Why don't we just…
answer our mental health crisis with free money?

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The current crop of young people aged 14 to 24 may be the most vulnerable of all since the Second World War. Their mental health has been affected by a global financial crisis, a decade of austerity and now the Covid pandemic. For young people in the north, the position is especially acute. Decades of deindustrialisation, failure to invest in infrastructure and wholesale cuts to public services mean that pathways out of poverty, inequality and abusive relationships have been cut off. Now, more than ever, young people are dependent.

Every adult ought to be entitled to annual payments to the tune of the minimum income

Our research suggests that the answer to this problem is extremely simple: give people free money. Universal basic income (UBI) is a system of regular, secure, unconditional cash transfers to all citizens. People get paid whether they work or not, whether they have savings or not. We argue that every adult citizen ought to be entitled to annual payments to the tune of the minimum income standard: about £12,000 a year. That’s a cost to the Exchequer of about £650-£700 billion a year.

For much of modern history, such a policy has been regarded as ridiculous. Surely no serious policy maker could endorse a policy that “rewards idleness”, pays those who don’t need it and costs a fortune?

Increasingly, research suggests that it is not just serious, but the only option to deal with the many crises that are hitting the north in particular. Existing evidence shows that UBI has no impact on willingness to work and can provide critical stimulus for entrepreneurship and training, which are crucial for keeping our young people at home in our region. Most importantly at a time of pandemic, however, our work suggests that UBI is the key means of promoting health by reducing poverty, reducing stress associated with inequality and changing behaviour to promote longer-term interests.

Poverty and inequality are the natural consequences of four decades of economic policy. They have been presented as stimuli for economic activity that increases society’s overall interests. Our Dear Leader himself invoked “the spirit of envy” in justifying radical inequalities in our society.

However, while we often understand that poverty harms by depriving us of decent quality housing and nutrition, we seldom understand that inequality makes us ill. Simply being subject to arbitrary decision-making leaves us in a state of fight or flight. Johnson’s envy might better be characterised as a state of cold war between individuals within organisational hierarchies and within society more broadly. The stress contributes psychologically to anxiety and depression, but it also affects our immune systems, leaving us vulnerable to any number of diseases. When people recognise that they are near the bottom of the pile, they invest less in their long-term interests. They assume they are unlikely to live long, so pursue hedonistic pleasures, such as smoking and drinking, which further damages their health. Each of these elements means that large portions of our society are chronically unwell and, in contradiction to the “spirit of envy”, unable to improve their lot.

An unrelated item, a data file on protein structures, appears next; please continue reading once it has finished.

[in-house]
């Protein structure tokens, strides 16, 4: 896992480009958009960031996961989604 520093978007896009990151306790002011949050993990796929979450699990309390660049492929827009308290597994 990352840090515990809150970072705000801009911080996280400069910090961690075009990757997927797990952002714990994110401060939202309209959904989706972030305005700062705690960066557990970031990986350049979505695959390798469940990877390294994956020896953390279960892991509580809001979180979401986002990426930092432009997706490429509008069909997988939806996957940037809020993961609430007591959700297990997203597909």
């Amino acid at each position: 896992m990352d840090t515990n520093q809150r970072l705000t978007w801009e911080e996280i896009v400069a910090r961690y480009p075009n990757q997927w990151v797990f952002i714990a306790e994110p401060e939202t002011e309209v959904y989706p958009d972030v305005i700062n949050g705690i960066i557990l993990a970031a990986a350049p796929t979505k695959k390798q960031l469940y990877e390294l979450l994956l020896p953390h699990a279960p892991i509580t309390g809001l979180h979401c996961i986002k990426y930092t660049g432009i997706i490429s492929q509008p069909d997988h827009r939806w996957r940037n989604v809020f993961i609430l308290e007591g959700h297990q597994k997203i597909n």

We’re still in the middle of a pandemic that has exposed some consequences. We’re spending hundreds of billions dealing with ill health. Those costs are on top of those under “normal” conditions. Stress was found to be responsible for 37 per cent of all work-related ill health cases in 2015-16, and 45 per cent of all working days lost due to ill health. It has also been linked to long-term health conditions such as heart disease, stroke, cancer, type 2 diabetes, arthritis and depression, responsible for 70 per cent of NHS England expenditure and 50 per cent of all GP appointments, 64 per cent of outpatient appointments and 70 per cent of all inpatient bed days. That’s hundreds of billions each year on top of the hundreds of billions of pounds we give away to those who don’t need it through wholly immoral tax reliefs and avoidance schemes.

With the Welsh government committed to pursuing a trial, we are moving closer to understanding just how much of the cost of UBI can be recouped through savings in health and tax relief reductions, alongside increases in productivity and entrepreneurship. In advance of that, much can be done.

We have been funded by the health research charity the Wellcome Trust to model the impact of UBI on anxiety and depression in young people. While we will work most closely with young people in Bradford, we will be producing statistical projections of impact across England. Our initial work suggests that, for this incredibly vulnerable group, there is basically no alternative. Given that the UK government is committed to a prevention agenda, it is only UBI or something like it that can deal with the structural crises that are leaving a generation fundamentally unwell and traumatised, and totally unable to improve their lot.

Matthew Johnson is professor of politics, philosophy and religion at Lancaster University

Image: Bradford, the location for research into how universal basic income might improve mental health

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